Tuesday, October 1, 2013
Emily M. Lanza
This report contains an explanation of the major provisions of the federal estate, gift, and generation-skipping transfer taxes as they apply to transfers in 2013. The following discussion provides basic principles regarding the computation of these three transfer taxes.
The federal estate and generation-skipping transfer taxes were resurrected by the Tax Relief, Unemployment Insurance Reauthorization, and Job Creation Act of 2010 (P.L. 111-312) after a hiatus of one year (2010). The American Taxpayer Relief Act of 2012 (ATRA) permanently extended the estate tax rules enacted by the 2010 Act except for the top tax rate, which increased from 35% to 40% for both the estate and gift taxes.
The federal estate tax is a tax levied on the transfer of property at death and measured by the size of the decedent’s estate. The tax is computed through a series of adjustments and modifications of a tax base known as the “gross estate.” Certain allowable deductions reduce the gross estate to the “taxable estate,” to which is then added the total of all lifetime taxable gifts made by the decedent. The tax rates are applied and, after reduction for certain allowable credits, the amount of tax owed by the estate is reached.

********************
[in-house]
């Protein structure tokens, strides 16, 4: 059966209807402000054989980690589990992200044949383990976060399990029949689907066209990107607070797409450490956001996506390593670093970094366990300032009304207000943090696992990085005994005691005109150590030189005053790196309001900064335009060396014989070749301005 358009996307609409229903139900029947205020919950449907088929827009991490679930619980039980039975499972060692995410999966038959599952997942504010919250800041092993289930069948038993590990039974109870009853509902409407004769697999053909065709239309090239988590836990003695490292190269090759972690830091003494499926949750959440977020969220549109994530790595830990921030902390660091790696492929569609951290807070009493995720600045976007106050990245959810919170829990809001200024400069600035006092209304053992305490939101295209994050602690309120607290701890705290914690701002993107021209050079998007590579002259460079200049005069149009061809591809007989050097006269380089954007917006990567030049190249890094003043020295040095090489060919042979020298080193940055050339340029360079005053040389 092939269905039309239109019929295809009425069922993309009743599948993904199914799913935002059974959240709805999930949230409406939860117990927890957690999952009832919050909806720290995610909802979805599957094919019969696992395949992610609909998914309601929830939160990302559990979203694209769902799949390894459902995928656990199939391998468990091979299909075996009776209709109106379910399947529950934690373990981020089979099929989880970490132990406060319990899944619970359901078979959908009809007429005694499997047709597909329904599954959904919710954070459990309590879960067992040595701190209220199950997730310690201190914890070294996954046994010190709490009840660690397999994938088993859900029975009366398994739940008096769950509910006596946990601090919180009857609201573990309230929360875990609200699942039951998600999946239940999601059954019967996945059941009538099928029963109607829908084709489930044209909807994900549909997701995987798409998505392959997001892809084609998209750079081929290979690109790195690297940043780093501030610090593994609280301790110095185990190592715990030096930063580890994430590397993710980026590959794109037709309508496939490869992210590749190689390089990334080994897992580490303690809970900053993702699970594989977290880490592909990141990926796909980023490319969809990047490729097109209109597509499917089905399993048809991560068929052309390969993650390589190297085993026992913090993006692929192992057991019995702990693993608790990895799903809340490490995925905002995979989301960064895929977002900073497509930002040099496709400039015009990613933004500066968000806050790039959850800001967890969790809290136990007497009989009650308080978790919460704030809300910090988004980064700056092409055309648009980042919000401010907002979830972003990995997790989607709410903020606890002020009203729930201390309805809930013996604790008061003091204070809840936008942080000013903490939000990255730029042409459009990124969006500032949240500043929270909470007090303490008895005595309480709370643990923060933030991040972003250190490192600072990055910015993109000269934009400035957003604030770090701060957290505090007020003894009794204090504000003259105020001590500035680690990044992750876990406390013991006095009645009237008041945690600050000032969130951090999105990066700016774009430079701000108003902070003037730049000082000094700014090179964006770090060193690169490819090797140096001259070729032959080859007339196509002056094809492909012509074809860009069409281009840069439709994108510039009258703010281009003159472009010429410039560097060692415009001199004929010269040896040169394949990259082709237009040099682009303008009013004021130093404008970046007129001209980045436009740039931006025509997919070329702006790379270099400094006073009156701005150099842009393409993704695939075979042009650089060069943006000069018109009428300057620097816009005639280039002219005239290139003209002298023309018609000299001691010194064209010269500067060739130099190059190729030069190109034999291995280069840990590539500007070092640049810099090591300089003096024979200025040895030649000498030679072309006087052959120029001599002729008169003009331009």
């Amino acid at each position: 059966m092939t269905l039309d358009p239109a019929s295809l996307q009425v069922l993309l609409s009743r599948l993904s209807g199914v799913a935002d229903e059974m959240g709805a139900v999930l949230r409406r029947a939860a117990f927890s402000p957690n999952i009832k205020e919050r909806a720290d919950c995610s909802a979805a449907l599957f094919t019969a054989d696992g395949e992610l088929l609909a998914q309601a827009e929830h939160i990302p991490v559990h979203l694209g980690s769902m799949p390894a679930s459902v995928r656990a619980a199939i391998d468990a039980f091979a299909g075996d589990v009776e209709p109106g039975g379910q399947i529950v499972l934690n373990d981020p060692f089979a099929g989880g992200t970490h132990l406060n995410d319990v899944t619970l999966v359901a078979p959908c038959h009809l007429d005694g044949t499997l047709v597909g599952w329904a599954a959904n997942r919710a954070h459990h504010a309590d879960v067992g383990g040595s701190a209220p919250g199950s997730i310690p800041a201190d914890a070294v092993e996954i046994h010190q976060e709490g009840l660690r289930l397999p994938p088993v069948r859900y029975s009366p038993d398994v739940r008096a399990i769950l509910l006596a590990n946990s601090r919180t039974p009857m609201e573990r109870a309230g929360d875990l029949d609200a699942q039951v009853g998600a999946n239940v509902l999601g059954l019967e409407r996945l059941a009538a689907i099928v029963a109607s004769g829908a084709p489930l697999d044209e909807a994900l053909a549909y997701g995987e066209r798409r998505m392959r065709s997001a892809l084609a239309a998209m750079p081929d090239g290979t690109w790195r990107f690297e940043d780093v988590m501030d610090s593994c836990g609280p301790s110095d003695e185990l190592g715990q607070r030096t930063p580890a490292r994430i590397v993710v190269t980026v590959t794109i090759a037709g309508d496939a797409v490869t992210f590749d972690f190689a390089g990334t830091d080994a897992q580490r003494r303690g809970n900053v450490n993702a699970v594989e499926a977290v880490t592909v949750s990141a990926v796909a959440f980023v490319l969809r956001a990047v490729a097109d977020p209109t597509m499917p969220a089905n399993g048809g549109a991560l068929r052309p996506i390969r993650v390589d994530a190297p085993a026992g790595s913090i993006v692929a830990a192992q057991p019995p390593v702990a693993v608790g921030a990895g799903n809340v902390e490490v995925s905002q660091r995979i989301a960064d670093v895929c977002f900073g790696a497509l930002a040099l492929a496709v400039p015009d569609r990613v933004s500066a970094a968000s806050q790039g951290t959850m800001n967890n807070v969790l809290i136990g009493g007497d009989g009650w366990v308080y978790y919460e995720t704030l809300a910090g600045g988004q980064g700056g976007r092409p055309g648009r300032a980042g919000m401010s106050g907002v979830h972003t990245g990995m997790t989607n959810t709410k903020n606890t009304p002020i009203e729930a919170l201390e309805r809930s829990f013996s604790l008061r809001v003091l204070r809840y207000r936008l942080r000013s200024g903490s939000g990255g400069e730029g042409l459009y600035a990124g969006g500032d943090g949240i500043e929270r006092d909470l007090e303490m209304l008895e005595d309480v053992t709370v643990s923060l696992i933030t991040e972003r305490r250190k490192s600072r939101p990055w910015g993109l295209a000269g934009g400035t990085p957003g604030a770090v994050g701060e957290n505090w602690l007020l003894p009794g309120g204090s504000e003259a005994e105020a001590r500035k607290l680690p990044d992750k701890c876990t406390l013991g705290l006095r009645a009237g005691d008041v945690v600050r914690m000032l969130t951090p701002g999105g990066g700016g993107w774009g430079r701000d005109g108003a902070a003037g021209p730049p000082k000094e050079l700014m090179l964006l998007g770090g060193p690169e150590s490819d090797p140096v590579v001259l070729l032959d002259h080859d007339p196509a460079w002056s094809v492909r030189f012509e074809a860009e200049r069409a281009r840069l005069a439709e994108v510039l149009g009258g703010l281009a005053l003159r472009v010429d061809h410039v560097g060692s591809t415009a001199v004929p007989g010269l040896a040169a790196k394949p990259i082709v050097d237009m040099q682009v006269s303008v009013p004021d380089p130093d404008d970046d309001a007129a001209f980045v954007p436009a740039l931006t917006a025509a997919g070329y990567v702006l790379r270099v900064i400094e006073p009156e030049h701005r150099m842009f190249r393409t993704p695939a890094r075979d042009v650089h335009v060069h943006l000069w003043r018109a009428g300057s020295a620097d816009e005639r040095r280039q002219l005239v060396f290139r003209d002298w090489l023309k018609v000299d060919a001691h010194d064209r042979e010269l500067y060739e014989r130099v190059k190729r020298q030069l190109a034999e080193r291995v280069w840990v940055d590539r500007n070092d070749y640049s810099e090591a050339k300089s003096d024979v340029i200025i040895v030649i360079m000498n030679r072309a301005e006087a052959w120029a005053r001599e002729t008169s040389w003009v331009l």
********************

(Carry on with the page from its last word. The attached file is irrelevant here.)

The federal gift tax is a tax imposed on all gratuitous transfers of property made during life. The tax seeks to account for transfers of property that would otherwise reduce the estate and accordingly estate tax liability at death. The donor’s tax liability of the gift depends upon the value of the “taxable gift.” The taxable gift is determined by reducing the gross value of the gift by the available deductions and exclusions.
The unified transfer tax credit is available against both gift and estate tax liability. To the extent this credit is used to offset gift taxes, it is unavailable to offset estate taxes. The Internal Revenue Code refers to the credit as an “applicable exclusion amount,” that is, the amount of taxable gifts or estate that the credit would cover. The applicable exclusion amount in 2013 is $5,250,000.
The generation-skipping transfer tax attempts to close a perceived loophole in the estate and gift tax system where property could be transferred to successive generations without intervening estate or gift tax consequences. There are two basic forms of generation-skipping transfers: the indirect skip, where the generation one level below the decedent receives some beneficial interest in the property before the property passes to the generation two or more levels below; and the direct skip, where the property passes directly to the generation two or more levels below the decedent. The generation-skipping transfer tax is imposed at a flat rate of 40% with an available exclusion of $5,250,000. While it is of the same value, this exclusion is separate from the unified transfer tax credit available for the estate and gift taxes.
Date of Report: September 18, 2013
Number of Pages: 13
Order Number: 95-416
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